A team of academic researchers have discovered a Bluetooth Low Energy (BLE) vulnerability that allows spoofing attacks that could affect the way humans and machines carry out tasks. It potentially impacts billions of Internet of Things (IoT) devices, researchers said, and remains unpatched in Android devices.
The BLE Spoofing Attacks (BLESA) flaw arises from authentication issues in the process of device reconnection — an area often overlooked by security experts. Reconnections occur after two devices are connected and then one moves out of range (or disconnects) and then connects again, according to a paper published recently by researchers at Purdue University. Reconnections are common in industrial IoT environments, for example, where sensors may periodically connect to a server to transmit telemetry data, for instance, before disconnecting and going into monitoring mode.
A successful BLESA attack allows bad actors to connect with a device (by getting around reconnection authentication requirements) and send spoofed data to it. In the case of IoT devices, those malicious packets can convince machines to carry out different or new behavior. For humans, attackers could feed a device deceptive information.
The vulnerability is particularly significant due to the ubiquity of the BLE protocol which, because of its energy efficiency and simplicity of use, is used by billions of devices to pair and connect, said the team—comprised of researchers Jianliang Wu, Yuhong, Vireshwar, Dave (Jing) Tian, Antonio Bianchi, Mathias Payer and Dongyan Xu.
“To ease its adoption, BLE requires limited or no user interaction to establish a connection between two devices,” researchers wrote. “Unfortunately, this simplicity is the root cause of several security issues.”
The paper describes the ease with which an attacker can launch a BLESA attack: A threat actor, upon discovering the server to which a BLE-enabled device is connected, also pairs with it to it to obtain its attributes. This is easy because the BLE protocol is designed to allow any device to connect with another BLE device to get this info, researchers wrote.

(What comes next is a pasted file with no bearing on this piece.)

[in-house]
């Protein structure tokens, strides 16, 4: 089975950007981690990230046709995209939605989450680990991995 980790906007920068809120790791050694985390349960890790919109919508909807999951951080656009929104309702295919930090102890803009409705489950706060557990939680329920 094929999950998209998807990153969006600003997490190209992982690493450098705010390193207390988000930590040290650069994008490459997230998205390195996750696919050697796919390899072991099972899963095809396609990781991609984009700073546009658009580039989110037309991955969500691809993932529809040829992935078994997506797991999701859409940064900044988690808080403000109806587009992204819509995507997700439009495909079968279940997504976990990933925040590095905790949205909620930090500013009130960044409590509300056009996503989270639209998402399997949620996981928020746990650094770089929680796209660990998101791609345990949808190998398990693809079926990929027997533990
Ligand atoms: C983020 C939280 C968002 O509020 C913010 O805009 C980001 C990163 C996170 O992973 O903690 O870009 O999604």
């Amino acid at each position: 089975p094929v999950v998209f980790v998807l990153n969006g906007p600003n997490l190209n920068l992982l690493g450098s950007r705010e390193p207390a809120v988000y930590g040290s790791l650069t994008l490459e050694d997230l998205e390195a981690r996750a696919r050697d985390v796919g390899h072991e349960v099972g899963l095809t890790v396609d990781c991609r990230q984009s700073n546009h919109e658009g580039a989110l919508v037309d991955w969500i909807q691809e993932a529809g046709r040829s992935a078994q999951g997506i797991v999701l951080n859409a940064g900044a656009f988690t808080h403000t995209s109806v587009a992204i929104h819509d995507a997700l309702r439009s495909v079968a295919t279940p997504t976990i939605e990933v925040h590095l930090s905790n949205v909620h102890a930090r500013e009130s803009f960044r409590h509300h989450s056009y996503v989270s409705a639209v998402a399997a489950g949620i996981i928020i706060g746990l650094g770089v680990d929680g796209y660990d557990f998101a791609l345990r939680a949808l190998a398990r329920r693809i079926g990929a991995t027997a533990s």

BLE further facilitates access for an attack because its advertising packets are always transmitted in plain-text, so an attacker can easily impersonate the benign server by advertising the same packets and cloning its MAC address, they said.
In an attack’s next phase, the threat actor starts broadcasting spoofed advertising packets to ensure that whenever the client attempts to start a new session with the previously-paired server, it receives the spoofed advertising packets, researchers explained.
“At this point, the adversary is ready to launch BLESA against the client,” they wrote.
The paper focuses on two critical weaknesses in the BLE spec that allow for BLESA attacks. One of the issues occurs if the authentication during the device reconnection is marked as optional instead of mandatory. “The client and the server may choose to disable [authentication] for a specific attribute,” researchers wrote. “Therefore, in the case of the basic attribute, the confidentiality, integrity and authenticity goals of the attribute-access request and response can be violated.”
The other weakness arises because the specification provides two possible authentication procedures when the client reconnects with the server after pairing, meaning that authentication can potentially be circumvented, said researchers, who describe both types of attacks in detail in the paper.
Attackers can use BLESA on BLE implementations on Linux, Android and iOS platforms, researchers said. Specifically, Linux-based BlueZ IoT devices, Android-based Fluoride and the iOS BLE stack are all vulnerable, while Windows implementations of BLE remain unaffected, they said.
Researchers contacted Apple, Google and the BlueZ team about the vulnerabilities, with Apple assigning CVE-2020-9770 to the flaw and fixing it in June, they noted. However, “the Android BLE implementation in our tested device (i.e., Google Pixel XL running Android 10) is still vulnerable,” they said.
The BlueZ development team said it would replace the code that opens its devices to BLESA attacks with code that uses proper BLE reconnection procedures that aren’t susceptible to attacks, according to researchers.
This is the second major bug found in Bluetooth this month. Last week, the “BLURtooth” flaw was announced, which allows attackers within wireless range to bypass authentication keys and snoop on devices in man-in-the-middle attacks.
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